Base Layers are the most important pieces of clothing you can wear. Base Layers are the ones which separate your sensitive skin from the elements and your other clothing – whether that be regular underwear or something more specialised for higher intensity activities and extreme weather.
Our quick guide aims to show the Pros and Cons of different types of Base Layer, and how to match them to your activity.
A Good Fit
Whichever material you opt for, a good Base Layer should be snug, and flexible to move with your skin during activity. You need a close-fit; for cold-weather Base Layers so that they trap an insulating air-layer around you, and during hot-weather so that they wick away your sweat properly. Wearing base-layers will make you warmer than bare skin, but they will serve to manage that excess warmth and sweat well.
Panels and Sections
Different areas of the body operate at different temperatures, and a good Base Layer will be comprised of different sections or materials to manage that. Your armpits and groin will be really warm all year round, but your chest and thighs (for example) will be subjected to cool winds more, and thus be cooler.
Look for a Base Layer which uses panels in the right places for the activity you’ll be doing.
Thermal Base Layers
Thermal Base Layers all operate by trapping a layer of air next to your skin which then acts as a buffer between you and the cold air outside the garment. Different Base Layers do this in different ways, but the principle of that air-layer is the same in any garment. All Base Layers will work best when teamed with a good mid-layer in winter, and some brands actively specify a ‘system’ of garments which helps this. A good thermal will usually have some kind of ‘loft’ (thickness) to it. Extremely technical Base Layers may mix loft and channels to balance that trapped air and sweat management.
Summer Base Layers
The job of a summer Base Layer is to protect you from the sun, and wick away sweat so it evaporates as quickly as possible. They will typically be quite thin and not have much loft. Summer garments will sometimes have an anti-microbial treatment to avoid them smelling too bad, or be made from a naturally less-pongy material, i.e. one that limits bacterial growth in its fibres.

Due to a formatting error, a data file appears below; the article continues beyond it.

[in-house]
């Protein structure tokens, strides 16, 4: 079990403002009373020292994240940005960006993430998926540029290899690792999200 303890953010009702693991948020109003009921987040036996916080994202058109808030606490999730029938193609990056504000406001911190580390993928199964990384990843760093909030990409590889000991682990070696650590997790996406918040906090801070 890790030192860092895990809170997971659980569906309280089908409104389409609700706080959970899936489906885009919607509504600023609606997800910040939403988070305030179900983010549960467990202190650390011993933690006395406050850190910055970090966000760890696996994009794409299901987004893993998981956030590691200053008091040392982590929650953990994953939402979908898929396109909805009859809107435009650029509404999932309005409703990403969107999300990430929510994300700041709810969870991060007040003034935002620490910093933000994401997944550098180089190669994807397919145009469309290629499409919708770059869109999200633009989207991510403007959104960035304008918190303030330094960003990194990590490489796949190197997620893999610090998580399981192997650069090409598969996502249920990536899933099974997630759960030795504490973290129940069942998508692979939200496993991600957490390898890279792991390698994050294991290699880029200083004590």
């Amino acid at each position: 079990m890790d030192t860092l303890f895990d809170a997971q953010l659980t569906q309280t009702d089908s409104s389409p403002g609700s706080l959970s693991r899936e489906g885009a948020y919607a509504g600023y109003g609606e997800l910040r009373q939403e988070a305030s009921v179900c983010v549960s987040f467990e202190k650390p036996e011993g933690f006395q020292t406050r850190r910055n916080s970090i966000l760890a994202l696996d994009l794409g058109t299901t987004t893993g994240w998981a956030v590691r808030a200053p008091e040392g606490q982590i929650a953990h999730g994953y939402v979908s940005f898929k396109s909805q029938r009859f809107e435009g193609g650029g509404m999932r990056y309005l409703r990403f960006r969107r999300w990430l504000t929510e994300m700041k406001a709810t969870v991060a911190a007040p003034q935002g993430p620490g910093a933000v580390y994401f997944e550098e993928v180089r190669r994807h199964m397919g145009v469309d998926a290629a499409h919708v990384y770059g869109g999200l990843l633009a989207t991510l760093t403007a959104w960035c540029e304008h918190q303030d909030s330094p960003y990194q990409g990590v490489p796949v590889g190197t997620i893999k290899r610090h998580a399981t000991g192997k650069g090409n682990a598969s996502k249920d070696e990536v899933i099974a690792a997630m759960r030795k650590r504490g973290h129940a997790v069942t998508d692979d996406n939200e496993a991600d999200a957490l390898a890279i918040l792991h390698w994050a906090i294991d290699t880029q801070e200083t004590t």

Merino Wool Base Layers
Our favourite all-rounder at GearWeAre, Merino Wool is soft to the touch and performs well as a wicking fabric. It’s not quite as quick to wick away sweat as a synthetic fibre, but will deal with anything except extreme sweating with relative ease. Merino wool Base Layers make for excellent travel and expedition layers because they will resist bacterial growth for a fairly long time, and stay stink-free for days on end.
Synthetic Base Layers
Man-made, solid fibres won’t absorb much moisture at all, and will be the fastest wicking of all Base Layers. In extreme sports, they’ll generally perform the best. But, they’ll generally start to smell fairly quickly and need washing with a specialist wash to get rid of bacteria which are tucked in between the tight fibres, breeding merrily. Synthetics, to our mind, have the least appealing ‘feel’ of all Base Layers, but that’s a personal preference.
Blends of wool and synthetic or other natural materials like bamboo and synthetic can often help create a good all-round Base Layer. The natural materials bring their inherent softness and performance, and the synthetics help to create a lasting structure (shape) and encourage fast wicking.
An old saying which is used to indicate that cotton – the favourite material for casual clothing – absorbs sweat, rain and other moisture and then uses lots of your body’s energy to try to evaporate that moisture from the individual fibres. It takes so much energy to dry out cotton that you can chill your skin and end up getting hypothermia. Cotton also serves as a nice breeding ground for bacteria to munch on your sweat, so it will get smelly quickly. But, let’s not be completely anti-cotton. It has its uses as a soft, comfortable material for warmer climes.
Girls vs Boys
Apparently, men and women are different. Who knew!? In winter, women will require more insulation, and should consider layering to maximise this. 2-3 thin layers will be much better than 1 thick one. And, of course, women will need structural support of some kind in a next-to-skin Base Layer, which is designed to be worn instead of a bra in some cases. This will, unfortunately, be at the expense of wicking and coolness, but a good support bra/top will be seamless and well-fitted to avoid chafing during activity.
Cleaning Base Layers
Generally, Base Layers should be washed on a 30-40C cycle, with specialist soaps or proprietary washes like Nikwax’s Base Wash. Really sweaty and smelly synthetic Base Layers can be treated to a hotter wash, but wool and blend fabric shouldn’t get too hot. They should all be air-dried naturally to ensure that they keep their close-fitting shape.
And lastly… Design
There are some important design features in many base-layers which perform a function, as well as add to the look. A neck zipper will be easier to put over your head than a tight neck, and allow you to vent easily. Seamless shoulders will prevent a backpack rubbing. Thumb loops will keep your sleeves down, and the back of your hands warmer in winter. And you may even see Base Layers with small pockets when they’re designed to be worn as an ‘only layer’ – usually in summer.
|This guide has been sponsored by Smartwool. For more information on Smartwool’s range of Merino and Blend Base Layers (and more) take a look at their site, here.|